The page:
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From "Xavier Hanin" <>
Subject Re: Open source ivy files project?
Date Thu, 03 Apr 2008 06:40:06 GMT
On Wed, Apr 2, 2008 at 7:22 PM, Archie Cobbs <> wrote:

> On Wed, Apr 2, 2008 at 11:40 AM, Xavier Hanin <>
> wrote:
> > >   2. What happens in ivy when two different repositories in your
> > >   settings publish the same organization, name, and version of a
> module?
> >
> > It depends on your settings, but most probably the first one will be
> used
> > and the second one ignored. The couple organization#module MUST identify
> a
> > module uniquely. A module's revision is identified by
> organization#module
> > +
> > revision + extra attributes if any. But for a public repository I
> wouldn't
> > use extra attributes, so sticking with pure organization#module;revision
> > as
> > identifier should be a good choice.
> >
> OK, so organization+module MUST be unique... but how do you expect to
> enforce your "MUST"?? Are you in control of all the Ivy repositories of
> the
> world? Or, is everyone expected to create their own private repository and
> never share?

If you follow the package name convention, which in turn should follow the
returned domain name as basis, you should have unique names thanks to domain
unicity (if no project from the same domain use the same sub package name.
You can't really be sure of this, but I think it's up to the user using
multiple repositories to make sure there is no outstanding namespace
conflict between repositories he uses, and use Ivy namespace feature if
needed to clear these namespaces and unicity issues.

> I think the "organization" attribute has to refer to the ivy module
> packager, not the originator of the code. Otherwise, the system seems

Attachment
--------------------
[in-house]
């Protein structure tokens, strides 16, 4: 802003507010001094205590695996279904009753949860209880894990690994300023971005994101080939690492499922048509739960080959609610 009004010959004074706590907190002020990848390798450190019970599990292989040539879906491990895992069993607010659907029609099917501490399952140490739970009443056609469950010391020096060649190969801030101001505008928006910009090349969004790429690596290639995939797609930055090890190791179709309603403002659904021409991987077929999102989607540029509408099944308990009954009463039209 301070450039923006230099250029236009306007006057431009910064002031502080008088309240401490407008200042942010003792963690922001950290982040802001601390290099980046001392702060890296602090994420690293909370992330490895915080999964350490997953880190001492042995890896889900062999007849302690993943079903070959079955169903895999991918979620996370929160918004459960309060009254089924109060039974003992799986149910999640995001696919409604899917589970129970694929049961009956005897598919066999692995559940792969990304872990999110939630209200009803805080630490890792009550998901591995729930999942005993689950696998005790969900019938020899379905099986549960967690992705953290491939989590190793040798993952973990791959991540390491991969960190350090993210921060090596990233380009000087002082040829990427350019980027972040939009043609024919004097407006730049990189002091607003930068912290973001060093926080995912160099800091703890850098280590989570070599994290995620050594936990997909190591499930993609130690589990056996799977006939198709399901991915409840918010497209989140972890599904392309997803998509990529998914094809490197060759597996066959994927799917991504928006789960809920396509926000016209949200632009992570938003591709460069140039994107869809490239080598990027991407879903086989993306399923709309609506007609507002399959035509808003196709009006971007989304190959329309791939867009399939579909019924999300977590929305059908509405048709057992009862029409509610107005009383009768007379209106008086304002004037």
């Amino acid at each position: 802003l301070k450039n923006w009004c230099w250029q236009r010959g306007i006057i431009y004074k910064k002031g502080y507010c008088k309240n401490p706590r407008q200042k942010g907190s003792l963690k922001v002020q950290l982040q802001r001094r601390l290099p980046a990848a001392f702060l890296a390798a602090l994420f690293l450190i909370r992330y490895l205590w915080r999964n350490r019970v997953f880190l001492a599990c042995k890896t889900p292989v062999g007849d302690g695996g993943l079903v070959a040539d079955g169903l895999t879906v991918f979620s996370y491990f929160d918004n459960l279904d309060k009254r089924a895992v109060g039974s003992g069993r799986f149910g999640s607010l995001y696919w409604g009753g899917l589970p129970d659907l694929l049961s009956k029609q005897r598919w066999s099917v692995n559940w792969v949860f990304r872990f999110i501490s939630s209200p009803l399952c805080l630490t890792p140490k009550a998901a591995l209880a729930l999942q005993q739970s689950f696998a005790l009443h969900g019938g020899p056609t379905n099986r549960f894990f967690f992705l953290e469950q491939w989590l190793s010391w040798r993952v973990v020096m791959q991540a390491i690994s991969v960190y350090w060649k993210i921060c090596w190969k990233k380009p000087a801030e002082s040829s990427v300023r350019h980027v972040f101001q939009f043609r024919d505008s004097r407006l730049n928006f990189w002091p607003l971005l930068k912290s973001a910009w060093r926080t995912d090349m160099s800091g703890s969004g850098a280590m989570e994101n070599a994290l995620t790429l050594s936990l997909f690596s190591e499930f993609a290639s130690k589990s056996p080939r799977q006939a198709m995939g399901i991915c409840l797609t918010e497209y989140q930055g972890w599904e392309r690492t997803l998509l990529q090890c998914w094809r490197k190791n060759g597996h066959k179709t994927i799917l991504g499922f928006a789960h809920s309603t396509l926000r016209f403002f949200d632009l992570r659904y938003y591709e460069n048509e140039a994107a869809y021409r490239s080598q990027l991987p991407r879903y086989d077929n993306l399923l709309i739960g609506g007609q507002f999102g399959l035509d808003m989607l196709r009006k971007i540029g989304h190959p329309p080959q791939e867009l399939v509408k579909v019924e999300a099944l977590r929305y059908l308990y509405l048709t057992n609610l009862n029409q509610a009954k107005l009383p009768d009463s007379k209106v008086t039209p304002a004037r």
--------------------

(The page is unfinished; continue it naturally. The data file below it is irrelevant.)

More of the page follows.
> totally broken to me.

The problem with that approach is that you end up with several packagers of
module which actually are the same code. Then you don't have any conflict
management between those modules, which for Ivy are different. And then you
run into much more troubles.

> The only way you can expect organization+module to be unique is to require
> either:
>   1. Only the Foo organization can ever publish an ivy module with
>   organization="foo"; OR
>   2. There is some global authority designating who is the one true
>   authorized group that is allowed to put organization="foo" in their
> ivy.xml
>   files
> And option #2 is not an option unless you want to get into the business of
> ivy dictatorship.
> Examples: #1 is approach taken by Java package naming; #2 is approach
> taken
> by DNS domain system.
> Let's take an example, e.g. Hibernate. If someone (other than the
> Hibernate
> developers) creates an ivy module with organization=""
> name="hibernate" then a priori this module is going to be incompatible
> with
> the same thing created by someone else.
> Since there's no one true Ivy repository (RIP ivyrep) this is bound to
> happen: all the ivy repositories out there are going to be incompatible.
> And
> there's no clear way for me to specify that "I'd like the Hibernate module
> from repository A, but I'd like the Spring module from repository B".
> I'd suggest Ivy should encourage a decentralized model that is more
> compatible with the reality of the Internet. To me this seems like a
> pretty
> fundamental issue that needs to be examined for Ivy to succeed.

I agree, I really believe in a decentralized model, but you can't use module
ids related to the author of metadata only, due to conflict management
issues as I said above.


> -Archie
> --
> Archie L. Cobbs

Xavier Hanin - Independent Java Consultant

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